When I wrote about the worst Super Bowl ever earlier this week, I received some pushback from a few sources. That included Ed Morrissey, who said he actually quite enjoyed it as a classic example of a pitched defensive struggle. At the time I noted that the overnight peek at the numbers didn’t look promising, but we’d have to wait to see how it all shook out. As it happens, the preview was fairly accurate. Super Bowl LIII turned in one of the more dismal sets of ratings the big game has generated in quite a while. (New York Post)
Here’s a Super Bowl bet that didn’t pay off: ponying up more than $5 million for one of the NFL’s 30-second TV spots.
The big game’s TV ratings on Sunday slid to their lowest point in a decade, queuing up advertisers like Anheuser-Busch, Coca-Cola, Amazon, Pepsi, T-Mobile and Hulu for possible buyer’s remorse.
The Patriots’ 13-3 win over the Rams in Super Bowl LIII was not only the lowest-rated title game in 10 years, but also the lowest-scoring ever.
The matchup broadcast on CBS nabbed a 44.9 rating, according to the Sports Business Journal, declining 5.3 percent from last year. It’s the worst rating since Super Bowl XLIII of 2009, in which the Pittsburgh Steelers beat the Arizona Cardinals.
Five percent may not sound like that massive of a decline, but when you consider the sheer volume of the audience it normally pulls in, that adds up to a lot of households. Also, viewership declined in the second half of the game rather than the normal pattern of more people tuning in who got home late or were waiting for the exciting conclusion.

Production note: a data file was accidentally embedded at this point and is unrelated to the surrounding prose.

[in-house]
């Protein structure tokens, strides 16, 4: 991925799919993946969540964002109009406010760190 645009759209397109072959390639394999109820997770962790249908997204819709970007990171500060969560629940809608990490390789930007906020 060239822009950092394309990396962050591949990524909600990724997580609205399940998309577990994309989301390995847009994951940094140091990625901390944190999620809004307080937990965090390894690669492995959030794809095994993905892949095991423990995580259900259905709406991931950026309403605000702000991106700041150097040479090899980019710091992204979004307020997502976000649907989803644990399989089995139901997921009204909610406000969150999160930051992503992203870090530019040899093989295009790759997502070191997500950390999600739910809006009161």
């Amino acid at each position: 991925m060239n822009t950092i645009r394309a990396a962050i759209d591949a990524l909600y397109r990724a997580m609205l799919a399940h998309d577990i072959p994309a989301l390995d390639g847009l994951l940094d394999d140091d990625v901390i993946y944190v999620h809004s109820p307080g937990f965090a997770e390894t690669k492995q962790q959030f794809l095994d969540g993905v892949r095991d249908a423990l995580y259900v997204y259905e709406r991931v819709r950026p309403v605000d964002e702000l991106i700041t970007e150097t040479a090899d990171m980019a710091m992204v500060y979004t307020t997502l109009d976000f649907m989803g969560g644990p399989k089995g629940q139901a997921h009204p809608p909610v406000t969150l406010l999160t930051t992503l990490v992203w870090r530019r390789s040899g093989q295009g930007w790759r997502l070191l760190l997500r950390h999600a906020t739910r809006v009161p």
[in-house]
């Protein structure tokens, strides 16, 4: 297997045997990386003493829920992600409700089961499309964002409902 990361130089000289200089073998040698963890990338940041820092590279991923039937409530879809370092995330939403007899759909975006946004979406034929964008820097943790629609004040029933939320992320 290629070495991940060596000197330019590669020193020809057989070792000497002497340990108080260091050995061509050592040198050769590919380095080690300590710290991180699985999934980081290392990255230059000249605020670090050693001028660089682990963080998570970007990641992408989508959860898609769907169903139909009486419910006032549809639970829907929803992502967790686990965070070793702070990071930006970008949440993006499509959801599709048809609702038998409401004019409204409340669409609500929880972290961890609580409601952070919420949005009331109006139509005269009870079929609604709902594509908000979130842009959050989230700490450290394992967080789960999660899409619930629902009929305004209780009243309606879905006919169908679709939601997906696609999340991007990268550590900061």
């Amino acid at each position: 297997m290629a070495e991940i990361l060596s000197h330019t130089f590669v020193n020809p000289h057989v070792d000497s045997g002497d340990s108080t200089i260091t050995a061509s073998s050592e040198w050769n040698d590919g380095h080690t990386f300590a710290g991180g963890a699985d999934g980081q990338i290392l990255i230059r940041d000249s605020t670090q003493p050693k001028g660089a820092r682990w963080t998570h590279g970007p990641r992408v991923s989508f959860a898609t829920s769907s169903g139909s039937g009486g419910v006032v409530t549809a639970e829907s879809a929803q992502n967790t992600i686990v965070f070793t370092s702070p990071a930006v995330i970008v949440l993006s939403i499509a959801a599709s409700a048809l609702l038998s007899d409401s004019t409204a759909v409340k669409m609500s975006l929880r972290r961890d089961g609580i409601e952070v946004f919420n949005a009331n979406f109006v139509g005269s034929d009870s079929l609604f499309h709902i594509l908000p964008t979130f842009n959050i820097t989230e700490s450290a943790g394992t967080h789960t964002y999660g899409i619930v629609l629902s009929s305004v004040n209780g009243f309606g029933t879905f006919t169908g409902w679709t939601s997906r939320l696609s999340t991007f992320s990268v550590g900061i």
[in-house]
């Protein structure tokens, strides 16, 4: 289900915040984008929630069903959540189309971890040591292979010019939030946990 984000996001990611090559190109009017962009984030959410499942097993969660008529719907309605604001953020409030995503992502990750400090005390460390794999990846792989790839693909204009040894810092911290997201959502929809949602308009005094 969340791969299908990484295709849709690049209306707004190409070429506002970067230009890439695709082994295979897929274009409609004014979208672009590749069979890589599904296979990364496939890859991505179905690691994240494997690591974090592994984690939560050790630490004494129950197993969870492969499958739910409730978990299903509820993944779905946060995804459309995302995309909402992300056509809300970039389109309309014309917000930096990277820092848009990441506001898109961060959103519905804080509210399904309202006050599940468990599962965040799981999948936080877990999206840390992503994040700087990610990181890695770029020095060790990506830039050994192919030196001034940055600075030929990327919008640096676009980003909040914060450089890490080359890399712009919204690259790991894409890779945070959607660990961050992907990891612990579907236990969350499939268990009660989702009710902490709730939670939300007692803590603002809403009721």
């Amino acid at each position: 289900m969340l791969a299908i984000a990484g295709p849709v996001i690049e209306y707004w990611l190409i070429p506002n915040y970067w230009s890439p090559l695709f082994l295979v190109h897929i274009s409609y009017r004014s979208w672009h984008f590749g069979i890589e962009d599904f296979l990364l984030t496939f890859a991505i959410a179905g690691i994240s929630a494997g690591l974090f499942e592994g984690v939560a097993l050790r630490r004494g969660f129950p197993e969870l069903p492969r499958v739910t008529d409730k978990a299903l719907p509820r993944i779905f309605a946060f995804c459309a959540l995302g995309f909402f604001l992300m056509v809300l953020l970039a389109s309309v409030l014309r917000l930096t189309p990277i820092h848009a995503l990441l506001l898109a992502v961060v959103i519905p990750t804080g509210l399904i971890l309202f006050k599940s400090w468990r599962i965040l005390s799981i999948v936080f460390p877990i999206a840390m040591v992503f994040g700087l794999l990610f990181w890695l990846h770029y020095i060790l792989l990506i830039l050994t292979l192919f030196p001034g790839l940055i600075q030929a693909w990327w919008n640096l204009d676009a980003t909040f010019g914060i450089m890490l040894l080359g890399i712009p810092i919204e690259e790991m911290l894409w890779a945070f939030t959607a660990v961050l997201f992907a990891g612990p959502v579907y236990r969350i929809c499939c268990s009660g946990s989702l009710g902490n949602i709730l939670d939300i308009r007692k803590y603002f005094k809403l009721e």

The problem with television ratings is that they never give you a specific reason why a particular show does well or tanks. In this case, I think we can hazard a few guesses, however.
First off, the lowest scoring Super Bowl having lower ratings probably isn’t an accident. As unfair as it is to the defensive units (who are critical to any team’s playoff hopes), people like to watch games with a lot of scoring and endzone celebrations. This is one of the biggest complaints about soccer, leading to its failure to attract the same sort of following in America that football generally does. Most of us don’t enjoy watching the teams running back and forth, up and down the field and failing to close the deal.
Second, let’s be honest about one fact of life here. Outside of the greater Boston area, people hate the New England Patriots. (No… it’s not just me.) Despite having earned their impressive string of victories (except when they get caught cheating), they’ve managed to alienate most of the country. One study done in the days leading up to the game found that nearly everyone was rooting for the Rams. Maybe if Los Angeles had come out and started dominating New England more people would have tuned in or stuck around.
And finally, while the overall ratings for the NFL rebounded a bit this season, the overt politicization of the sport has cost the league a lot of viewers who tuned out and haven’t come back. That poisonous effect is obviously still in play and football won’t fully recover any time soon. Rumors that Maroon 5 was going to get all political (which didn’t happen) probably didn’t help either.
So all in all, the league and the advertisers were the big losers Sunday night. And by the way, the Patriots are still a bunch of jerks.